The other player had a similar experience as me as far as the more flexible and lighter wedge didn’t cause him to loose accuracy. Of course at the beginning I did not tell him what I was handing to him. However, he could detect the weight differential of the 3 immediately, but could not tell there was any flex difference until later when I told him. Over time, I thought the two he hit best were the lightest and the heaviest wedge, but in the end he preferred the feel of the heavier model as it was more familiar to what he had been using.
Here is where I thought the biggest issue would be concerning distance and directional control by moving up and down in flex. When I say a full shot, I was not referring to jumping out of my shoes and trying to hit the ball farther. Who does that with a golf wedge anyway? What I was surprised by was the directional consistency of each one. After all these were blade style wedges offering little in the way of game improvement features. On the other hand they are shorter so they should be more controllable and easier to make solid contact. There was no glaring tendency other than the heaviest shafted wedge may have tended to go more right of my target than the other two. I felt the lightest one went a tad higher and further, but if so, I would have needed a launch monitor to tell me for sure.
The other player felt more comfortable with the heaviest shafted wedge for full shots. The way he describe the feeling, he had more momentum in his swing with the heavier weight which required less effort to swing. We could have added swingweight (via lead tape) to the head of the lighter two shafts to see if that would have changed his opinion.
I wanted to repeat the exercise so as not to find my conclusions a fluke. One thing I wanted to make sure I tried was to add 17g of weight to the Wedge Force 100 golf shaft with a clay-like substance that I can easily add or remove that will also stick to the outer side of the shaft when hit. The weight was placed @ 14” from the butt end so I could achieve the exact same overall weight as the Wedge Force 120 and have the same swingweight too. So essentially I was testing flex only (at least on paper). After hitting several shots with the club modified this way, I can tell you that even though the overall weight and swingweight were the same, they didn’t feel alike. There had to be a difference in the moment of inertia (MOI) between the two. No longer could I judge distance as well with the additional weight in that position. After removing the clay-like substance, I was back to form.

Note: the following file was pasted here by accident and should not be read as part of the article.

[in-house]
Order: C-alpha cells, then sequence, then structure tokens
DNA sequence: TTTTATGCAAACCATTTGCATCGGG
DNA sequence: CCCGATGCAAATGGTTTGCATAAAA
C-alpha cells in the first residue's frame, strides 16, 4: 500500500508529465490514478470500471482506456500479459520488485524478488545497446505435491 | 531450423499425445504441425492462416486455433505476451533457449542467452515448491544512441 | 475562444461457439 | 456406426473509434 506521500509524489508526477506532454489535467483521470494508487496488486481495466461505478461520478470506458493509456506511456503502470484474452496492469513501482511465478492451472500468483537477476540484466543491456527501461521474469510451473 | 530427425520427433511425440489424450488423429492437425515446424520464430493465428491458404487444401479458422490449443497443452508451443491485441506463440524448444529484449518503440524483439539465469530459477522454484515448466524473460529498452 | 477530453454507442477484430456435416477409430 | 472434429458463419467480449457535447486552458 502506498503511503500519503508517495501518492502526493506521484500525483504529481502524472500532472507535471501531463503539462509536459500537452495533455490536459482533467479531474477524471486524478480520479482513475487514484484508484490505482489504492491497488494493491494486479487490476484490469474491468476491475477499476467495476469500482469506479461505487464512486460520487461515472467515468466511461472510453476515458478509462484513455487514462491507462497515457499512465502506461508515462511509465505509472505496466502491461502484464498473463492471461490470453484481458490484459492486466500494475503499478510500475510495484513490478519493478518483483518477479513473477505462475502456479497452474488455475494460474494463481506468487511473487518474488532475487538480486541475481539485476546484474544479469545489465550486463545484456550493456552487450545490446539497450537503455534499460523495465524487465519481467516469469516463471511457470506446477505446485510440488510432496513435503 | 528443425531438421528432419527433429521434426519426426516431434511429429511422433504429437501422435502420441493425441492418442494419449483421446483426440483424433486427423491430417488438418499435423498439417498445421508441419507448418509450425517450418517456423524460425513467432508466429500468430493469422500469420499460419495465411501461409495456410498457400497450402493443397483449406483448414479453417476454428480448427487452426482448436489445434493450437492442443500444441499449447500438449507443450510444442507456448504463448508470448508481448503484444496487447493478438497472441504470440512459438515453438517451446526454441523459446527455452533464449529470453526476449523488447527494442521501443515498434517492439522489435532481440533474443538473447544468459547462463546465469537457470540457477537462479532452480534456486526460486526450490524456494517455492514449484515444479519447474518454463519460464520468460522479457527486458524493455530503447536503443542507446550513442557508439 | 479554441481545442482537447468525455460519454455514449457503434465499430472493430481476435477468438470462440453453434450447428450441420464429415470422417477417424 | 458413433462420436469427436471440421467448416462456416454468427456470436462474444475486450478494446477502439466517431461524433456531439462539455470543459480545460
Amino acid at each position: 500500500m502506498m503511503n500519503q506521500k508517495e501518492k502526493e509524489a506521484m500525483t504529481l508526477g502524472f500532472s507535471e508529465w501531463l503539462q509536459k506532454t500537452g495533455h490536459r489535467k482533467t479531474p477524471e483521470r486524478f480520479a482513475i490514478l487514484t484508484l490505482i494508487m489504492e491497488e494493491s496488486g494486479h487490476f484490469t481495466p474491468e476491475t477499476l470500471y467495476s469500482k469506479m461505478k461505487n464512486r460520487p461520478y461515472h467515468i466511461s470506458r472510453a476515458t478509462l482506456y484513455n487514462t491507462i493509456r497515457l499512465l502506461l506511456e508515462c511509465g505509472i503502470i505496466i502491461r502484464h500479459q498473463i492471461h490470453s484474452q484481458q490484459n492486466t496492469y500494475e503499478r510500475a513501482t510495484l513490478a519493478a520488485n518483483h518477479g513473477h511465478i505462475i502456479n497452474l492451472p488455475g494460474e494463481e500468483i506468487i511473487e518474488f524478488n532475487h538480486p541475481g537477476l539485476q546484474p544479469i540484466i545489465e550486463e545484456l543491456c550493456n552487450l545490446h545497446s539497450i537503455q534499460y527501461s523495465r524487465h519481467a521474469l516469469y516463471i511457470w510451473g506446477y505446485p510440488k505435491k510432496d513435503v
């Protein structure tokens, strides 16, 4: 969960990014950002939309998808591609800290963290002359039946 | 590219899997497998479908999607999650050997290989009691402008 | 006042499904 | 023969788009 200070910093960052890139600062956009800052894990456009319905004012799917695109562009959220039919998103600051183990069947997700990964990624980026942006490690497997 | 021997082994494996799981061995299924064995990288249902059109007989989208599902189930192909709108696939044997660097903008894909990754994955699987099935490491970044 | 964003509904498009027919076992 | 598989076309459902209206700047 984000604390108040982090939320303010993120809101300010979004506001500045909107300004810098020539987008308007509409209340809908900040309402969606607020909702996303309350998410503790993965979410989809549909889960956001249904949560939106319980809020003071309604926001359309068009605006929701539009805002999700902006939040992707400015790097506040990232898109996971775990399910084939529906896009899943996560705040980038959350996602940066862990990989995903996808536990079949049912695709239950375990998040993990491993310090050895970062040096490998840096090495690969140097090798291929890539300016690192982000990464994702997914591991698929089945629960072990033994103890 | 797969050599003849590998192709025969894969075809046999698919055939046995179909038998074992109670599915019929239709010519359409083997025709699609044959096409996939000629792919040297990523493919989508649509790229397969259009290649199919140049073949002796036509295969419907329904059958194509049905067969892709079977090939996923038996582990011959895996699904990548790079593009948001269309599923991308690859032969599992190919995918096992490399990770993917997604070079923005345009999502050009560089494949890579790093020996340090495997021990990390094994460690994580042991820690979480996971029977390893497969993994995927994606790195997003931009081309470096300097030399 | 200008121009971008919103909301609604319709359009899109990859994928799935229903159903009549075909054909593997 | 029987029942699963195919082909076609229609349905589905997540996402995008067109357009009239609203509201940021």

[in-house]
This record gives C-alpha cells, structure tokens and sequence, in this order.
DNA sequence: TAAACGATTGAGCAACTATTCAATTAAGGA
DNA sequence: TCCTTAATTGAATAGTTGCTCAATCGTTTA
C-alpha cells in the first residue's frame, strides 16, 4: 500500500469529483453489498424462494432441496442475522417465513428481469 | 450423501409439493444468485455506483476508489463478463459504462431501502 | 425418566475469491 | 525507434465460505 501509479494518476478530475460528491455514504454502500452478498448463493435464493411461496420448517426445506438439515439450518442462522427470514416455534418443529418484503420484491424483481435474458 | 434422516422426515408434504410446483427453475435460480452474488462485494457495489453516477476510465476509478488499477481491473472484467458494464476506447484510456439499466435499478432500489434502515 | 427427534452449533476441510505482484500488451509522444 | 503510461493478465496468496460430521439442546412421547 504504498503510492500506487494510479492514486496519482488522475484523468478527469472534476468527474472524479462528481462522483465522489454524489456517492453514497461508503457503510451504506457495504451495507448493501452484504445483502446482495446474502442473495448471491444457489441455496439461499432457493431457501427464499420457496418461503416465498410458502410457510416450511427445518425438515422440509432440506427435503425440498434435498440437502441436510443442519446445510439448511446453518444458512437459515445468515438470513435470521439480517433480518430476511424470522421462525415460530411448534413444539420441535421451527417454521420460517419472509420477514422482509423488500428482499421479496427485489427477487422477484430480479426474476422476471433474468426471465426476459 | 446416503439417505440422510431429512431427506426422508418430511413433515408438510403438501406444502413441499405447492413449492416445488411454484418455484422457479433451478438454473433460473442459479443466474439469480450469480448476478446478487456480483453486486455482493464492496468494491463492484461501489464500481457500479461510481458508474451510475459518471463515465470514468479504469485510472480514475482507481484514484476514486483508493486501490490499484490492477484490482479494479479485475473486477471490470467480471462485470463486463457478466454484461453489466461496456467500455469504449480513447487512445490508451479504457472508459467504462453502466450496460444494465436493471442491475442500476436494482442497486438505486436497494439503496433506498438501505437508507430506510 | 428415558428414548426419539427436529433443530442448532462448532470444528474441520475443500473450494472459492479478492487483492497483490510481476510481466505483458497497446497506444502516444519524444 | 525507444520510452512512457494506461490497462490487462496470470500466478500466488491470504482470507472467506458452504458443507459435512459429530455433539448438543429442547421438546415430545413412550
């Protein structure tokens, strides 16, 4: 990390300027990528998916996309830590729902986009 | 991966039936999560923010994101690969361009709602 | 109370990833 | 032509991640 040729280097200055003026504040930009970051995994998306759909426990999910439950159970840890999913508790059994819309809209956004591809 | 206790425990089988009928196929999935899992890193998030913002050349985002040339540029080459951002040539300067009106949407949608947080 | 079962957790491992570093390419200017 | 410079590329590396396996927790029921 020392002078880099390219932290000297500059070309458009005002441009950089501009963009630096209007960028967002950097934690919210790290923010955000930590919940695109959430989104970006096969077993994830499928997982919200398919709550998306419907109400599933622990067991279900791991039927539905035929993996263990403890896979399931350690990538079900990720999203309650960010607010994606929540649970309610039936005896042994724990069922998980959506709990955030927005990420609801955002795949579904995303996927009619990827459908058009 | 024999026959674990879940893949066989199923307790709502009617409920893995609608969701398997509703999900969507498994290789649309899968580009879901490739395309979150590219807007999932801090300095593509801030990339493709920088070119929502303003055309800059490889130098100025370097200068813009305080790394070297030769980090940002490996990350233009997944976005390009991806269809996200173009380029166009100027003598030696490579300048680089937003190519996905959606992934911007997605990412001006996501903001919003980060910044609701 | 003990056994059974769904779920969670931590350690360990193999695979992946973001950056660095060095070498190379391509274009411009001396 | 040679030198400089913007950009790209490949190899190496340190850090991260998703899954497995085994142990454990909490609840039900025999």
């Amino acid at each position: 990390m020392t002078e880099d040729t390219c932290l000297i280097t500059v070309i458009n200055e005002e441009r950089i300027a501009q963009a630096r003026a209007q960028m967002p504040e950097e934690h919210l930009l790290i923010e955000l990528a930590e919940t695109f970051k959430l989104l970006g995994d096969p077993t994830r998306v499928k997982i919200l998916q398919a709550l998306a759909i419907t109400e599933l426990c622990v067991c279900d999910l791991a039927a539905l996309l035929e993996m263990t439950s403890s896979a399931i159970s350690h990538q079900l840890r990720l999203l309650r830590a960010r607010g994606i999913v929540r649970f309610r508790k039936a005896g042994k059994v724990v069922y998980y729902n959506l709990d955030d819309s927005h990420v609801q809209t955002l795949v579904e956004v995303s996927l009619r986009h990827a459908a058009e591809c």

Next, I experimented by adding some weight to the heads of the Wedge Force 100, 110 and 120 shafts until I felt the performance improved. This made more of a difference than did the flex of the shaft, especially on the two lighter shaft models. I had to wait until I got back to my lab to see what the swingweights would be and subsequent flex as the additional weight will reduce the flex as well.
In the end, I had three sand wedges with completely different flexed and weighted sand wedges I had confidence I could hit my targets on both partial and full shots.
I’ll admit pitching chipping has never been my strong suit as I don’t practice enough. During this exercise over a three day span, that part of my game that had been sadly neglected has now become one of my strengths. The first night out on the course with the softer and lighter wedge shaft was probably the best exhibition I have had in years to and around the green.
There are by far more club fitting parameters to fit for in a wedge besides flex. So maybe the OEMs aren’t wrong in only offering one flex shaft for all. But on the other hand, feel is so integral to this game. As most shots are made with less than full shots and subsequent slower swing speed, I would opt for a shaft weight (first), swingweight (second) and flex (third) that feels most comfortable in my wedge. That is assuming I already know what head, length and grip size I need first.
To play devil’s advocate, I didn’t use a very flexible ladies or senior graphite shaft so I am not saying that flex does not matter altogether. But those tend to be much lighter than the shafts I tried. Anyway, I did say that weight and weight distribution (swingweight or MOI) are more critical factors. But those that nitpick over a whether to tip trim a little more to offset a higher bottom to bore measurement or soft step a raw length or two to create a little more feel are missing the big picture.
Maybe a change to your wedge shaft may rejuvenate your short game too, but just don’t assume if you see a “wedge” shaft that is the only option you have. Get custom clubfit! It can make a difference.